In January I met Grace Chen, a Communications student at Nanyang Technological University in Singapore, who was working on a radio documentary exploring victim-blaming in cases of sexual assault. The completed project packs a lot into 30 minutes, taking a thoughtful and nuanced look at how victim-blaming works at multiple levels: from its institutional manifestations (law, police procedure, public safety campaigns) to the social silencing it engenders and (especially powerfully, for me) the internal conflicts it promotes in sexual assault survivors.
Along the way, the documentary dispatches with an impressive number of tired rape myths, such as the demand for “perfect victims” and the exclusionary focus of the public imagination on stranger rape.
Aspects of the documentary have particular significance to Singapore. For instance, in tackling the underserved topic of sexual assault within the gay community, Chen explores how Singapore’s institutional homophobia, as exemplified by the continued criminalisation of sex between men, makes it difficult to address. I’m also featured speaking about our ongoing struggle to end marital immunity for rape. However, I think that most F Word readers will find the vast majority of the content to be both highly relevant and sadly familiar – indeed, the charming remarks of noted rape apologist George Galloway are included at some length.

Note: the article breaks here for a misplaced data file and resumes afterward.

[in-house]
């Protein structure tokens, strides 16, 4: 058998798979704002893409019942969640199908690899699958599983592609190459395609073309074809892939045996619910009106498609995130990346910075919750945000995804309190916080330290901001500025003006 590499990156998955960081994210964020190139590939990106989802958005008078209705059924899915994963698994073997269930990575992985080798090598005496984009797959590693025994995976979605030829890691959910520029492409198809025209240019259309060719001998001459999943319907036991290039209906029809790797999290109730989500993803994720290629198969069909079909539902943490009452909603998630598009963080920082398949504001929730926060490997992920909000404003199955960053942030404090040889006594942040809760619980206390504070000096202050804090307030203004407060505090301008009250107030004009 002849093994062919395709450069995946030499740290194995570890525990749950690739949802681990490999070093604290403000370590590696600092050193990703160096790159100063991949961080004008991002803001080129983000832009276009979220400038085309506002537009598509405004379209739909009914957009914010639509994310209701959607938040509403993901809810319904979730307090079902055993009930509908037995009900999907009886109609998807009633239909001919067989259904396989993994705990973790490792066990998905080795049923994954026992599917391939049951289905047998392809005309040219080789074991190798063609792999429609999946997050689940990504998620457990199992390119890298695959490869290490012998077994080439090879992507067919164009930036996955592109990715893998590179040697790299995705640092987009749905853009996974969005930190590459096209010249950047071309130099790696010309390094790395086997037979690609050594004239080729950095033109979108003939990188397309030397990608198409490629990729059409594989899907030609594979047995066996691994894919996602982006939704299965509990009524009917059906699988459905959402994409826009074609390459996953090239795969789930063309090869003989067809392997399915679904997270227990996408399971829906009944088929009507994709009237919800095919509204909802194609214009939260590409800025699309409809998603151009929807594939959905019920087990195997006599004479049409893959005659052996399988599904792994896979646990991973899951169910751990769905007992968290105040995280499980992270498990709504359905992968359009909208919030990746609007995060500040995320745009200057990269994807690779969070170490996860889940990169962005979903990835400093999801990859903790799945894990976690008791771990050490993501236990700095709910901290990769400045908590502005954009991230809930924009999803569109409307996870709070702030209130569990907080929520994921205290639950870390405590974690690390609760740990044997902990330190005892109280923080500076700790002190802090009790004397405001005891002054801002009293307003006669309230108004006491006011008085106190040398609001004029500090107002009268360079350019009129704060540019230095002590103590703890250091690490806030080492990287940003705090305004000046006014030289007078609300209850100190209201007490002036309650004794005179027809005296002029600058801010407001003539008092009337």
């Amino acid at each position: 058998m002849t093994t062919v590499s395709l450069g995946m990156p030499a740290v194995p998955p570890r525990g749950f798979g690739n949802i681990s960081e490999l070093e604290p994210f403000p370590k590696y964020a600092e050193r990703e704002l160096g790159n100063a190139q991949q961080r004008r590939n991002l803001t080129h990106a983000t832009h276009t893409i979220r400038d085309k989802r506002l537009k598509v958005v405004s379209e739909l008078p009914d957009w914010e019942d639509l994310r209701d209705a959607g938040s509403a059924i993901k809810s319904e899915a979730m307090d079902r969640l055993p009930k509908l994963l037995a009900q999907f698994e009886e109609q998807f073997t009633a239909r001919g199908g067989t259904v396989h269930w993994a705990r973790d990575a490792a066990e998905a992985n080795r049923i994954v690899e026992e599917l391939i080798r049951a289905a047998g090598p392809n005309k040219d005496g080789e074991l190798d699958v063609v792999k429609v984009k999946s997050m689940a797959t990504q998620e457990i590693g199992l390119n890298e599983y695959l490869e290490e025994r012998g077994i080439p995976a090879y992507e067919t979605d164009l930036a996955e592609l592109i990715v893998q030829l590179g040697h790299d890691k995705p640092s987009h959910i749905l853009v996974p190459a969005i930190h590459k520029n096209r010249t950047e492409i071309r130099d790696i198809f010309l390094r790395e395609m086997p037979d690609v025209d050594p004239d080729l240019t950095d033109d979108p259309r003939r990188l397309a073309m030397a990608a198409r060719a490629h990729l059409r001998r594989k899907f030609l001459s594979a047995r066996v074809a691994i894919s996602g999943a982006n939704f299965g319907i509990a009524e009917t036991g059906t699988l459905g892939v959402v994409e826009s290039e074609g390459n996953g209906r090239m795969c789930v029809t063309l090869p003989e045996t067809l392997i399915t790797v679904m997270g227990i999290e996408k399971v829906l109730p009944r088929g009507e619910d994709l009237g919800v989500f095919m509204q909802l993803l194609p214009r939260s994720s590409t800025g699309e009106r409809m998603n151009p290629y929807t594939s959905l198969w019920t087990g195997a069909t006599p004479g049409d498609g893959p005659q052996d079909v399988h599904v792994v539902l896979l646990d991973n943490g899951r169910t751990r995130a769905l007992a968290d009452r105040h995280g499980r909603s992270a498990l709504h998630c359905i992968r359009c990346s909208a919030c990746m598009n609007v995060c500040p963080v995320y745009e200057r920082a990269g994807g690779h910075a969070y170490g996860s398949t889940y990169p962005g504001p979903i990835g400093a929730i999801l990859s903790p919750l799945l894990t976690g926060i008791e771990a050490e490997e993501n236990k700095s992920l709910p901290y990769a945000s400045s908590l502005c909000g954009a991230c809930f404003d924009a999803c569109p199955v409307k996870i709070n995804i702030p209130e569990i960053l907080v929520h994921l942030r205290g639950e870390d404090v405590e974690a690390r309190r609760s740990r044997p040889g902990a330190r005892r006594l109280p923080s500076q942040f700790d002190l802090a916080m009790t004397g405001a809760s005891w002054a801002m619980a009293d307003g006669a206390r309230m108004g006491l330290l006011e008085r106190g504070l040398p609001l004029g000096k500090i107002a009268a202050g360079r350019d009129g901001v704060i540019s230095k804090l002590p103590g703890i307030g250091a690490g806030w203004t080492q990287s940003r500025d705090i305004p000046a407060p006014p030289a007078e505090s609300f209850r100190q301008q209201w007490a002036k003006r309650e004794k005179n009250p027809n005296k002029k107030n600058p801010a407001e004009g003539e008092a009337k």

Personally, I particularly enjoyed this pithy summary of victim-blaming from Melissa, a student:
It’s this idea that, like, anyone who treats you like shit for exercising your agency somehow cannot help it.
Brilliant work. You can listen to it through the widget above, or click through to its SoundCloud page.
Image shows two microphones lying on a carpet. Used under a Creative Commons licence – thanks, Neil Crosby.